The GEM4GF (Green energy management for green farms) project was one of the five successful pilots chosen to join the DEMETER project as part of Open Call #2 DEPLOY.
Electrification of water pumps for irrigation and use of cooled warehouses have played a great role to improve the competitiveness and export quantities of small farms and more farmers have started to use solar photovoltaic (PV) systems to generate their own electricity instead of using gas-powered pumps or instead of getting electricity from the grid for cold warehouses. Using the IoT technology of a smart meter, data science and algorithms analysing energy consumption data, GEM4F developed an energy management system that displays the best time to turn on cold storage and water pumps depending on when electricity is generated from the farm’s own PV system or the PV systems of the local energy community. This information empowers farmers to become independent from volatile electricity prices, to own and transparently review their energy consumption data via a smart meter and to drive the transition to green energy. The project is being implemented in Eastern Austria in Lassee in the “Marchfeld” region in collaboration with the farmer cooperative “ARGE elektrische Feldbrunnen Lassee I-VI” and Haustechnik Legerer GmbH.
We spoke with Paul Weiß, Organic farmer and Head of ARGE elektrische Feldbrunnen Lassee I-VI how farming has changed in recent years in Cyprus and the adoption of digital technologies on farms.
ARGE elektrische Feldbrunnen Lassee I-VI is a collective of farmers for electrically powered irrigation systems with the farmers perspective and data necessary for the development of the system (location and energy demand of irrigation systems and cooling houses, crop types and irrigation needs, local energy resources etc). The collective serves as the first test user of the system developed by Arteria.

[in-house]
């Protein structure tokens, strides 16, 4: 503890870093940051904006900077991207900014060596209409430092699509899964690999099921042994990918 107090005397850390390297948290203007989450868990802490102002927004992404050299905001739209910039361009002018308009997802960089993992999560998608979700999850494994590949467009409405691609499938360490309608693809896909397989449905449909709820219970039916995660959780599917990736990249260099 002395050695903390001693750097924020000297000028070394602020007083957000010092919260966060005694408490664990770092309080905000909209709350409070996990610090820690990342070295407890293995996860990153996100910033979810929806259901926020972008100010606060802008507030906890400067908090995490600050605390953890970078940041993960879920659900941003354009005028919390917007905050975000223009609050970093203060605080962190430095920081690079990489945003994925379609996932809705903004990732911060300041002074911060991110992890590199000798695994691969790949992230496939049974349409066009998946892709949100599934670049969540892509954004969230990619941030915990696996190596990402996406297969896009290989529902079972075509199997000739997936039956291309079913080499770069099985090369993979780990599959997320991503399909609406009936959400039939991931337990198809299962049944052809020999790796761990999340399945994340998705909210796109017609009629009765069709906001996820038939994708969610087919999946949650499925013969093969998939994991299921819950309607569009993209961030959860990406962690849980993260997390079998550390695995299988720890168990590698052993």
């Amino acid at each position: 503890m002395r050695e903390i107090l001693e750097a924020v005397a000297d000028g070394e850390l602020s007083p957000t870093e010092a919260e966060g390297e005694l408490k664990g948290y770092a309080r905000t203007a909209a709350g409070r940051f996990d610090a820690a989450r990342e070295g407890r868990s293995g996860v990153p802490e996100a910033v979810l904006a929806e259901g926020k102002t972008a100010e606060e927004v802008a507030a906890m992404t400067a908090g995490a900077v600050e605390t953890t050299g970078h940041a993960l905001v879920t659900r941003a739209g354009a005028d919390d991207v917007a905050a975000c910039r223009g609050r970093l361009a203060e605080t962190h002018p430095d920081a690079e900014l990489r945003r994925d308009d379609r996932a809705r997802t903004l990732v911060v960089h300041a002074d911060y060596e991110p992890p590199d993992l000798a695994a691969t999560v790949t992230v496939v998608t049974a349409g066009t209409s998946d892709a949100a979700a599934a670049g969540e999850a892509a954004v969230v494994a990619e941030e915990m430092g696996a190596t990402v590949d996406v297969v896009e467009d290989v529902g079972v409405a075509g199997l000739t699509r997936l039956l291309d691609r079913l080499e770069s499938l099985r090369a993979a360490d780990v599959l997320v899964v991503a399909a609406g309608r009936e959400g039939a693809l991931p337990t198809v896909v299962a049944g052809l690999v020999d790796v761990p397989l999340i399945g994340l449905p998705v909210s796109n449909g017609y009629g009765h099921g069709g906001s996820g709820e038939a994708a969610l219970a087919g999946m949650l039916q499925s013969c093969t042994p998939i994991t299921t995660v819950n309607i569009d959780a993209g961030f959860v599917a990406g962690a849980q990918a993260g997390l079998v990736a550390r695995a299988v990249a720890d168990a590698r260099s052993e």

What changes have you seen in farming in the last decade?
The crop rotations in particular have changed in our region. Fewer and fewer grains are being grown, but more vegetables, soybeans and, above all, seed corn. All of these crops require artificial irrigation, and to keep costs down, many farmers have switched from diesel-powered irrigation to electric irrigation. For this purpose, numerous transformers were set up and, based on these, the individual field wells were connected to the power grid via low-voltage cables. Other significant changes in the last 10 years are the use of GPS to position agricultural machinery and the use of robots (sowing, weed regulation, harvesting, sorting, processing, etc.).
In your opinion, what are the biggest drivers in encouraging farmers to adopt digital technologies?
Farmers who can significantly reduce their costs through digital technologies are copied by their peers, and the more cost-effective solutions quickly catch on. Above all, systems that enable a significant reduction in manual work (e.g. through digital detection and removal of weeds) are being used more and more.
What advice would you give other farmers considering adopting technologies on their farms?
The increasing cost pressure can be partially offset by the use of digital technologies, but only if these machines are used to capacity. This can usually only be achieved through the cooperation of several farmers.
Find out more about the GEM4GF project.